-KNWKnown gender (gender)
specific known items
.NOMNominative (case)
TRANS subject, INTR argument
Faismun-SGSingular (number)
one countable entity
.KNWKnown gender (gender)
specific known items
.OBJObject (argument) from PSTPast (tense)
action occurred before moment of speech
=come-PLPlural (number)
more than one/few
-3Third person (person)
neither speaker nor addressee

"The goods came from Faismun."

地取聴ml従聴​ ​ 品dl了収c​
Phaismuh gis aharha tah-whuraasgu.
Faismun-SGSingular (number)
one countable entity
.KNWKnown gender (gender)
specific known items
.OBJObject (argument) from-COMPLUnknown code good-PLPlural (number)
more than one/few
-KNWKnown gender (gender)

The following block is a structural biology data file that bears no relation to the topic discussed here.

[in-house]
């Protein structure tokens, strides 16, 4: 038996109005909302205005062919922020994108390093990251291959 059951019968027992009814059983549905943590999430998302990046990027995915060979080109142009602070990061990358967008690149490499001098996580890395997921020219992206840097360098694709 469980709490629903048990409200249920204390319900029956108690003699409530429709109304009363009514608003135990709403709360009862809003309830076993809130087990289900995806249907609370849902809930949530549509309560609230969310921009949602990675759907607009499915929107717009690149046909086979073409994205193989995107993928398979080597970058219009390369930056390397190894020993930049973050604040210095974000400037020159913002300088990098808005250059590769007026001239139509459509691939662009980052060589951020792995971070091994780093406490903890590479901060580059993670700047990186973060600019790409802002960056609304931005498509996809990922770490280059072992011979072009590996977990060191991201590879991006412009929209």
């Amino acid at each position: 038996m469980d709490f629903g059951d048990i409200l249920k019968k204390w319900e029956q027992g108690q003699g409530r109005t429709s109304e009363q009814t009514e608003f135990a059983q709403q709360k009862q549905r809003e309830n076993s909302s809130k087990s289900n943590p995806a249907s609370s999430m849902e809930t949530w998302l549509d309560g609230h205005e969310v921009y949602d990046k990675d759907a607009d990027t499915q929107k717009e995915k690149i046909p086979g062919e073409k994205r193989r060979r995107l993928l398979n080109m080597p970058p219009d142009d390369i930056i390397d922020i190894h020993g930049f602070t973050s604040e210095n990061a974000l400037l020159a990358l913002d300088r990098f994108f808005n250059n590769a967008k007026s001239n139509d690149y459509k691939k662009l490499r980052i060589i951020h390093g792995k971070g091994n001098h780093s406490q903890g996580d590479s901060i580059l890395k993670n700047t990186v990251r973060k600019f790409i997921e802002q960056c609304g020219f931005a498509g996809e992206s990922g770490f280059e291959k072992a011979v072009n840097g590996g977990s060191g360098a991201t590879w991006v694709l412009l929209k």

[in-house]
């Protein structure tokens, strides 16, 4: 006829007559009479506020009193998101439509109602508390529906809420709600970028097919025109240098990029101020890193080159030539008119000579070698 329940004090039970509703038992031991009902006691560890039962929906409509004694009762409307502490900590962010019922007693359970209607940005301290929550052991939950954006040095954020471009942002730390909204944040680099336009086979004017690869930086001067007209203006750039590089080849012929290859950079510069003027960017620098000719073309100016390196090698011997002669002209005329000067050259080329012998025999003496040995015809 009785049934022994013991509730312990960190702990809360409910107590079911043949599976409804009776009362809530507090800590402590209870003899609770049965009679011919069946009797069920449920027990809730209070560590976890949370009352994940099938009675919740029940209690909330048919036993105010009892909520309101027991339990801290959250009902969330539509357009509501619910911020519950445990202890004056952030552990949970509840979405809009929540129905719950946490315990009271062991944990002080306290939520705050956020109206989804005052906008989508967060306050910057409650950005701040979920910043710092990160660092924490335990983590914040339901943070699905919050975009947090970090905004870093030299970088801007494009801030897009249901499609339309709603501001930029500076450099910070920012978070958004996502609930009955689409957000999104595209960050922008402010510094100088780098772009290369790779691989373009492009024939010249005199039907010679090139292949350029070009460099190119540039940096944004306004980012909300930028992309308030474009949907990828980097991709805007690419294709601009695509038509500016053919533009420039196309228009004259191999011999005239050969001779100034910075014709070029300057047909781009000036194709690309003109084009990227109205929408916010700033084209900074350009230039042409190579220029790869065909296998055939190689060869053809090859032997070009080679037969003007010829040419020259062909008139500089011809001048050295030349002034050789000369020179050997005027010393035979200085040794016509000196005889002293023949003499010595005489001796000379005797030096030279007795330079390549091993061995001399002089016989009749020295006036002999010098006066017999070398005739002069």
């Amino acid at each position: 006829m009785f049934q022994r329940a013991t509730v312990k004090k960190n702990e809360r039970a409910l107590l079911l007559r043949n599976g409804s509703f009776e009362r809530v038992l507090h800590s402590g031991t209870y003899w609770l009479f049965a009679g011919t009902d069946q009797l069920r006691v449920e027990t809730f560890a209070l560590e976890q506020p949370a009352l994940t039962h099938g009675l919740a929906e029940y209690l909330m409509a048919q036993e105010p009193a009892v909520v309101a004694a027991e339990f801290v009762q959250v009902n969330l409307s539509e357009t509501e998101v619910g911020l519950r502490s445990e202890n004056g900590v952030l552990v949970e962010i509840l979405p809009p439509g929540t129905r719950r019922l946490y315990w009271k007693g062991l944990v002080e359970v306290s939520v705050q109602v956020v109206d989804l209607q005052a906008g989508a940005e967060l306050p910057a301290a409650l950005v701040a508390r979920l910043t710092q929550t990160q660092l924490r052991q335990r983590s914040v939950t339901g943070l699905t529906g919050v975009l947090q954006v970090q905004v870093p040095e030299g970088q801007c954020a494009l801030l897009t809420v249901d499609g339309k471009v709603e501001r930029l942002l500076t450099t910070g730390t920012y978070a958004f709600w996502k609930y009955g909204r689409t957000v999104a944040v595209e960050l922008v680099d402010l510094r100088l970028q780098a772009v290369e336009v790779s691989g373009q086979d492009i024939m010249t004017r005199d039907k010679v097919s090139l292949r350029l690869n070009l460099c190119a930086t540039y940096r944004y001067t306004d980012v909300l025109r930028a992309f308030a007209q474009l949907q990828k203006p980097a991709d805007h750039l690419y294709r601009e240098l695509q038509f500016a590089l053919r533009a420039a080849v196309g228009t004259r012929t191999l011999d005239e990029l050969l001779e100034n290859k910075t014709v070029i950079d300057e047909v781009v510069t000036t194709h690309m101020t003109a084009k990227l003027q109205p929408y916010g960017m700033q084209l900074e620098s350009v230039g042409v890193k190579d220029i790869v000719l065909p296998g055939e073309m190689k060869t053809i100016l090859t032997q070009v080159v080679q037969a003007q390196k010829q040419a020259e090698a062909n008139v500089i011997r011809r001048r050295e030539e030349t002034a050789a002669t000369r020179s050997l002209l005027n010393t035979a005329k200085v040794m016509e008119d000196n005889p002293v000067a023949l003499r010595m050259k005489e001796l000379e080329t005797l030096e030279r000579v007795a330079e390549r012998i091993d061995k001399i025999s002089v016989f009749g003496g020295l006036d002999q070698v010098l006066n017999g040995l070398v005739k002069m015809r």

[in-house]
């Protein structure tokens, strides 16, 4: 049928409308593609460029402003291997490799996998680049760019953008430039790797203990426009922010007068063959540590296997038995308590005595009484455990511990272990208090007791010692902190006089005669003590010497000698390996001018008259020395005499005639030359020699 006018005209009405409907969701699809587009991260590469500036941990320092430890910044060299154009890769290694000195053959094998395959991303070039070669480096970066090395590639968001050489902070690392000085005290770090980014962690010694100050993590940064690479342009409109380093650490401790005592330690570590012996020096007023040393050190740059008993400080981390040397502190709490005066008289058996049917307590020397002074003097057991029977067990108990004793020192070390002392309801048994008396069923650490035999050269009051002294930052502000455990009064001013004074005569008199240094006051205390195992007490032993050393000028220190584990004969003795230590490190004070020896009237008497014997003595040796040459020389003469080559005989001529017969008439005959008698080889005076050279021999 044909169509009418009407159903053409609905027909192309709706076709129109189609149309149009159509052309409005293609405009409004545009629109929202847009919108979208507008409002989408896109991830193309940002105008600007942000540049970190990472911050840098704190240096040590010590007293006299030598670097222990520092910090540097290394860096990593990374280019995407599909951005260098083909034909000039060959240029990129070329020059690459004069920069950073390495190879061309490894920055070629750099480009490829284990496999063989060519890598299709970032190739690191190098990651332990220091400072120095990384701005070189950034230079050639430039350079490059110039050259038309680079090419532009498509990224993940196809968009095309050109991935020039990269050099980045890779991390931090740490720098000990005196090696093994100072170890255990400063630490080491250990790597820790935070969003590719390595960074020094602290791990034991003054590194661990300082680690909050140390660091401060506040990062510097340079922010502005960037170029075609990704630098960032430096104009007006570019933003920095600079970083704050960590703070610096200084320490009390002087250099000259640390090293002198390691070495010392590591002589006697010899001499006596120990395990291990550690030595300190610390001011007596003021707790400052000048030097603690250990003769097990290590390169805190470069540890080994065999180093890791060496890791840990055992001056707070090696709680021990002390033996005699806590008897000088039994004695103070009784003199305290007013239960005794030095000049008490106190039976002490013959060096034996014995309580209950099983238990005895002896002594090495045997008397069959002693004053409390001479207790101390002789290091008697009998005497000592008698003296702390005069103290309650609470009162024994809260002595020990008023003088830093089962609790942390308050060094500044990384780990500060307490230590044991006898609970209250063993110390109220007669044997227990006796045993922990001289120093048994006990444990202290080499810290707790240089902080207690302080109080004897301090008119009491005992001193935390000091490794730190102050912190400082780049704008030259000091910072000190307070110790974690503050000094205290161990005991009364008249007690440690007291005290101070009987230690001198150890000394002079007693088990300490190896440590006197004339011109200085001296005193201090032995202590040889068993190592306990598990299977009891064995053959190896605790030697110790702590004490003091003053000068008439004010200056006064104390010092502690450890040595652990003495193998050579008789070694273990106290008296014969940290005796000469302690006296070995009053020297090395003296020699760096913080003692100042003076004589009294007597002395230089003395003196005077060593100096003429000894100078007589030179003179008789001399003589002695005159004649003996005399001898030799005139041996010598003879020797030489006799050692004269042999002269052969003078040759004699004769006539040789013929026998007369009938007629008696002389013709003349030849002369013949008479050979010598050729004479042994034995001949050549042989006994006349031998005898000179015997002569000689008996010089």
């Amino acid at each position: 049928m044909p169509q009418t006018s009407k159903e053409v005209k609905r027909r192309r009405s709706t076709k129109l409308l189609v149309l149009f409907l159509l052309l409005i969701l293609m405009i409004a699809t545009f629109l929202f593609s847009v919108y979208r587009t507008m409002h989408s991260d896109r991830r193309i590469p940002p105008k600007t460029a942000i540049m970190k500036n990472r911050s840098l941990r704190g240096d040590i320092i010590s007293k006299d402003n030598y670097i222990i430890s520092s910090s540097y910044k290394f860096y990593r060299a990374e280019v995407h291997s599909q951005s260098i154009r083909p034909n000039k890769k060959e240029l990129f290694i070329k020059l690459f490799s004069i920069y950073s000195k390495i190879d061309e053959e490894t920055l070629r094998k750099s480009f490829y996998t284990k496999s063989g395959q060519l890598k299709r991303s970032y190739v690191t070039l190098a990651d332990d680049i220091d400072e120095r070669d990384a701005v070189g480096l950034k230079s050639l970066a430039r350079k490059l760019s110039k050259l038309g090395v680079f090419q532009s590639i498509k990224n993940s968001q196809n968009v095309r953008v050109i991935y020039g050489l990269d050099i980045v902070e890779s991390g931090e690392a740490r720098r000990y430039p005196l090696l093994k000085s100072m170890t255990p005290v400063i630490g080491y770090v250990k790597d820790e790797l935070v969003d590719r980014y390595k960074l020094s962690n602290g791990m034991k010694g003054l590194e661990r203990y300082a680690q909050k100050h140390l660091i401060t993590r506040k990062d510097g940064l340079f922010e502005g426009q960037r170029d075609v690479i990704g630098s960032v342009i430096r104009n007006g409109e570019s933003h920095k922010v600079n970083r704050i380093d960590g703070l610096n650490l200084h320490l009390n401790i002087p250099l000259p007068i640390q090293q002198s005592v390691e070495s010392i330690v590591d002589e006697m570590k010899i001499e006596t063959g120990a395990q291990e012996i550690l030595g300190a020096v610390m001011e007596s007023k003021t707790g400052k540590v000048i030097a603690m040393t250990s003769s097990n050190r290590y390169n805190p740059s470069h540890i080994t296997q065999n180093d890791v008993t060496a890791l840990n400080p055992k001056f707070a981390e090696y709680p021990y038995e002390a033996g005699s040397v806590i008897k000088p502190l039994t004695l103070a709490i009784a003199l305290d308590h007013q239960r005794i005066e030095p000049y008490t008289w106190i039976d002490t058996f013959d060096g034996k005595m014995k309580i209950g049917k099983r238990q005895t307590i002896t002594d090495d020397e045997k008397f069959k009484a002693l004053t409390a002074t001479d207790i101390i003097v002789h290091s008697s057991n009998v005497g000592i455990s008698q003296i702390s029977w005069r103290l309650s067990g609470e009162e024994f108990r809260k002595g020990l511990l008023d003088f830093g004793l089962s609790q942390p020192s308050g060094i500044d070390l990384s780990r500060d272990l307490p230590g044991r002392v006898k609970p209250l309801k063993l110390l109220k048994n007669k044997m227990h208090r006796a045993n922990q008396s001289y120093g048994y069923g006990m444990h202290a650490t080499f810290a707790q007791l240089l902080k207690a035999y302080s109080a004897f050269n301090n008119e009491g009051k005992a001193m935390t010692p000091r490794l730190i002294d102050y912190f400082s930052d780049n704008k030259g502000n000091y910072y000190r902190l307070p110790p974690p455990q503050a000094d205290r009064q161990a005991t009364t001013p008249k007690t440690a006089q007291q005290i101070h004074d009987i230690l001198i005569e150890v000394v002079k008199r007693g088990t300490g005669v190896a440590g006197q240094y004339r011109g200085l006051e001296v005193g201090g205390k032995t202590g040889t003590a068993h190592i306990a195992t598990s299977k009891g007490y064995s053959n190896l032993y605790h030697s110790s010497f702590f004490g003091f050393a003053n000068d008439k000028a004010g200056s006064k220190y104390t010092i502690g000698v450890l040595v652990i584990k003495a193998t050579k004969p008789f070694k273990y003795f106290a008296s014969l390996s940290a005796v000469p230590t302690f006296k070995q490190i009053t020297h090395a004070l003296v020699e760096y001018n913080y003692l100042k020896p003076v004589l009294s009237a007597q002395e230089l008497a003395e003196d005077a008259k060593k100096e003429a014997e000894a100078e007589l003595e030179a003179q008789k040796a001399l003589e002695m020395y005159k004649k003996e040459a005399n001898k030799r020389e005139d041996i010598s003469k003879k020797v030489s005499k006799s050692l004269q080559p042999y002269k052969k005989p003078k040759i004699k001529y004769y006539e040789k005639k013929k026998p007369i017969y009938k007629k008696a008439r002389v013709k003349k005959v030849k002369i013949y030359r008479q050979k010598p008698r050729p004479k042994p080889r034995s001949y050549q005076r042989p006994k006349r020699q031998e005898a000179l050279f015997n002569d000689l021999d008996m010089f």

specific known items
.NOMNominative (case)
TRANS subject, INTR argument

"I received the goods from Faismun."

The head noun may be dropped, and its case marking appended directly to the suffixed postposition to create a noun phrase:

地取聴ml従聴​
Phaismuh gisurna
Faismun-SGSingular (number)
one countable entity
.KNWKnown gender (gender)
specific known items
.OBJObject (argument) from-COMPLUnknown code-PLPlural (number)
more than one/few
-KNWKnown gender (gender)
specific known items
.NOMNominative (case)
TRANS subject, INTR argument

"things/ones from Faismun"

The gender of the case endings may affect the meaning:

地取聴ml従聴斧​
Phaismuh gista
Faismun-SGSingular (number)
one countable entity
.KNWKnown gender (gender)
specific known items
.OBJObject (argument) from-COMPLUnknown code-PLPlural (number)
more than one/few
-ANIMUnknown code.NOMNominative (case)
TRANS subject, INTR argument

"(some)one from Faismun"

[top]Topic Marker